If you are living in a residential building (i.e., apartment or condo) you either have started separating your organic waste, have been warned/threatened by your ecofreak neighbour that you have to separate organic waste, or you are still trying to figure out what organic waste actually is... No matter where you are, this article wants to help you get to where you need to be to meet Metro Vancouver's new organic waste separation bylaws. Let's get started:
A Quick Background
As of January 1st 2015, Metro Vancouver homes (including apartments and condos), commercial buildings, and industrial/institutional buildings will have to separate organic waste from their current waste stream. That means no food scraps can go in your trash--another reason for Moms to make sure the kids eat their broccoli. The city will begin inspection of waste loads from January 1st, 2015 until June 30th, 2015 to detect organic waste that is not being separated. Fines will be enforced from July 1st, 2015 until December 31st, 2015 for those who fail to separate organic waste.
What is Organic Waste?
Organic waste is almost anything that you throw out that can decompose in a relatively short amount of time. I say 'almost' because Metro Vancouver does have certain exceptions to what can be disposed of as organic waste. It may be easier to describe organic waste in terms of what you can actually throw into your organic waste bin. Here is a list of what you can throw into your organic waste bin, as per the City of Vancouver's website:
Phew, thats a lot of stuff! And here is what you cannot throw into your organic waste bin:
I have an organic waste bin, now what?
Well pat yourself on the shoulder, because the world just got more green! The organic waste bin does not have to be a major headache if you take the right steps when setting up your in house 'separation system'. Here are some tips on how to deal with organic waste disposal:
1) Type of organic waste bin:
Metro Vancouver does provide organic waste bins to you, however, maybe it just does not work for your living or working space.
Find a bin that fits your area. If you have limited counter space in your kitchen, it may be helpful to use a smaller organic waste bin. You can purchase a different size bin from a local shop in your town, or search online. Or, if you are feeling like a do-it-yourselfer, use an old tupperware container.
2) Placement of the bin:
Where you put your bin may make all the difference in the world. Placing it on the ground may not seem too appealing if you dispose of your organic waste 3 or 4 times a day. Also, keeping the bin too close to your 'relax area' may cause unwanted smells to linger over. Some of us at Compy have found that it helps to keep the organic waste bin next to your kitchen sink. Here, you can dispose of your organic waste before placing your dishes in the sink. And, its at an easy height to get to--no bending over!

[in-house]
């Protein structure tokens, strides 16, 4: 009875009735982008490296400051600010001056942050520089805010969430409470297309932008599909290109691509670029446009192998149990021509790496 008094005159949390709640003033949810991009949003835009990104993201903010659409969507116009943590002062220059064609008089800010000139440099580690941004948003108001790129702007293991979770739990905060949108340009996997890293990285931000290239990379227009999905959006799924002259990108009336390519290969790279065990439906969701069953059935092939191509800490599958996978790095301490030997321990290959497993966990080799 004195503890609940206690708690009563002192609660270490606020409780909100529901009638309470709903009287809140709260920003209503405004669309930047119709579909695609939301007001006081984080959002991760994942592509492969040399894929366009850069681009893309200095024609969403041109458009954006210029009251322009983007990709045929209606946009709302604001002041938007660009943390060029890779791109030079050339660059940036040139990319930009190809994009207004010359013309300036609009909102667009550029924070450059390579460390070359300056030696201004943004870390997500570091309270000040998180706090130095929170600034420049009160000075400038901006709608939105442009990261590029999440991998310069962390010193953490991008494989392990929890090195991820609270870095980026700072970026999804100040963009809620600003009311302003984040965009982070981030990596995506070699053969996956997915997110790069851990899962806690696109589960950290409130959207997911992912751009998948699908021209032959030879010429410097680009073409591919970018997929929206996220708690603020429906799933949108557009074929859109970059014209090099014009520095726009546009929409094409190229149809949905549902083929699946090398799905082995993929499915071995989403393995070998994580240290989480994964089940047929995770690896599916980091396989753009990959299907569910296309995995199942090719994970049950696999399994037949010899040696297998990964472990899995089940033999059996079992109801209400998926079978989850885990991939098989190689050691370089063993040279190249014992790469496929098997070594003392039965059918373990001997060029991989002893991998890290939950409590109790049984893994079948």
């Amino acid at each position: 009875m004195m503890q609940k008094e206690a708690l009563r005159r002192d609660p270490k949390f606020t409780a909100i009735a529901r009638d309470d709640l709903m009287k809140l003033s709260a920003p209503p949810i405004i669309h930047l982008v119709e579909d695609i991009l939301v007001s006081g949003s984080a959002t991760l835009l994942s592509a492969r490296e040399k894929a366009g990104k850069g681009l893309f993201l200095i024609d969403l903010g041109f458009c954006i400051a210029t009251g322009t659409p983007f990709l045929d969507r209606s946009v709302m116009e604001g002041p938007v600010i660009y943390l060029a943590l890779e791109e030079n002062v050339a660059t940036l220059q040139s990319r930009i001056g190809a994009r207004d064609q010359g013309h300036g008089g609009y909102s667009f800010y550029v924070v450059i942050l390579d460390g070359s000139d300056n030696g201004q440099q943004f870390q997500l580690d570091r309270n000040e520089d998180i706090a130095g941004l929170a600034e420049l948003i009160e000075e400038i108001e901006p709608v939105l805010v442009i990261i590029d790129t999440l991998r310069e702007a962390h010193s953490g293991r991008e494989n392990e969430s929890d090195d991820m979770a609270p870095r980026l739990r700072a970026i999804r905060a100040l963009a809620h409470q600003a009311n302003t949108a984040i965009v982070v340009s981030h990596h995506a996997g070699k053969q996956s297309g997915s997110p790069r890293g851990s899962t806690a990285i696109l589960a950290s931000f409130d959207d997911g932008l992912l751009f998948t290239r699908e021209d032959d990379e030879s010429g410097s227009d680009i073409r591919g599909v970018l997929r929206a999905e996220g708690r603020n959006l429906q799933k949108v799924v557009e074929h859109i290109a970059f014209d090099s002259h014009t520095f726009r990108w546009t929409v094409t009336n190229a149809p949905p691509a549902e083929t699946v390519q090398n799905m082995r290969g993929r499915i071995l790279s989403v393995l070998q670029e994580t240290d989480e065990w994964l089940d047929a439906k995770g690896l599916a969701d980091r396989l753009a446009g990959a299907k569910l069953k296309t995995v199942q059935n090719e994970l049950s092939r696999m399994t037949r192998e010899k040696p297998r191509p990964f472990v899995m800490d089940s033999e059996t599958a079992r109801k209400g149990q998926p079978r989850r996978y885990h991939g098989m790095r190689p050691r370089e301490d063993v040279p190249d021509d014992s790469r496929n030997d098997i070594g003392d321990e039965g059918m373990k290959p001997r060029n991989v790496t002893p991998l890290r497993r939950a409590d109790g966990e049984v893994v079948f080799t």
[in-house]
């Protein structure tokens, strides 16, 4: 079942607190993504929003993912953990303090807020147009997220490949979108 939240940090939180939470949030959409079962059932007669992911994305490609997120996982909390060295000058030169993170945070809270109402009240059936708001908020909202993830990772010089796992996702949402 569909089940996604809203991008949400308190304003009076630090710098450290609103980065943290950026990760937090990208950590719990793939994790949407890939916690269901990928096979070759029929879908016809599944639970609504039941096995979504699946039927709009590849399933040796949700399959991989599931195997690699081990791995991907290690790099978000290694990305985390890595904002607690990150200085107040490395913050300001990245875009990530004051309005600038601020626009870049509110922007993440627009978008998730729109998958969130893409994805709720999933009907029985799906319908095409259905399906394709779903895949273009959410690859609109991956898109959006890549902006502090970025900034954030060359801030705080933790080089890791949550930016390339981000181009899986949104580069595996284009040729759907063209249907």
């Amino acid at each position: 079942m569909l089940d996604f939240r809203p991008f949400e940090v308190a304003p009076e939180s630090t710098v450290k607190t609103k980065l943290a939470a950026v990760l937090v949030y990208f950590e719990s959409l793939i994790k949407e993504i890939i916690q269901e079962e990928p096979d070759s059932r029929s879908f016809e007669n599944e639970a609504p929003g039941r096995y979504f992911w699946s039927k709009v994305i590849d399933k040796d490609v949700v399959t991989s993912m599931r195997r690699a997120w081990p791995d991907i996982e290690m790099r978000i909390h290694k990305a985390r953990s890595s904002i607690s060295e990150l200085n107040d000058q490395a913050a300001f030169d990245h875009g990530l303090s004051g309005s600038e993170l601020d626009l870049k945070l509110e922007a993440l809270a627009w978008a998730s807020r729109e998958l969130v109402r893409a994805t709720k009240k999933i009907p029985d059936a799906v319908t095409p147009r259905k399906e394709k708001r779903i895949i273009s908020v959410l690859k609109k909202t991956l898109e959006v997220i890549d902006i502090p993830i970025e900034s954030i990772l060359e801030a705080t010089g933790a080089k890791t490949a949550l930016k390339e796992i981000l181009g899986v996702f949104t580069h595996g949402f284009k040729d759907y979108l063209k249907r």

You could also place your organic waste bin outside on a patio or in the backyard. Though this may be more out of the way, it will keep smells from lingering indoors. Beware, if you have had squirrels, crows, or raccoons in your yard, they may be attracted to the scent of the organic waste bin and knock over the bin while they rummage through looking for something to eat. This can lead to a not so fun cleaning project.
3) Stopping harsh odours from the bin:
Another issue you may run into are harsh odours that come from the organic waste as it starts to decompose. There are a few ways to stop excess smells from coming from the bin. First, make sure you do not completely seal the lid of your compost bin. Having air enter the bin and flow through the organic waste will help the organic waste to smell less. Some bins provided by Metro Vancouver cities have holes in the top of the lid to allow for air to enter.
Second, use Compy, an organic waste odour absorber. Compy helps absorb the odours that come from the organic waste. It does this with carbon 'chips' that absorb excess moisture and balance the organic waste. To be specific, the micro-organisms that eat your organic waste produce the harsh odours that you smell. These harsh odours are a result of an unbalanced diet for the micro-organisms. Compy helps balance that diet with carbon, so your micro-organisms do not create harsh odours. Give Compy a try, if it doesn't work for you, they will gladly return your money!
Separating your organic waste does not have to be a headache. Hopefully these tips and suggestions will help make your transition to organic waste disposal easier and more enjoyable. Remember, separating your organic waste is great for you, your city, and our planet. If you have any tips, tricks, or questions on separating organic waste, please leave a comment below. We would love to hear from you, and so would other readers!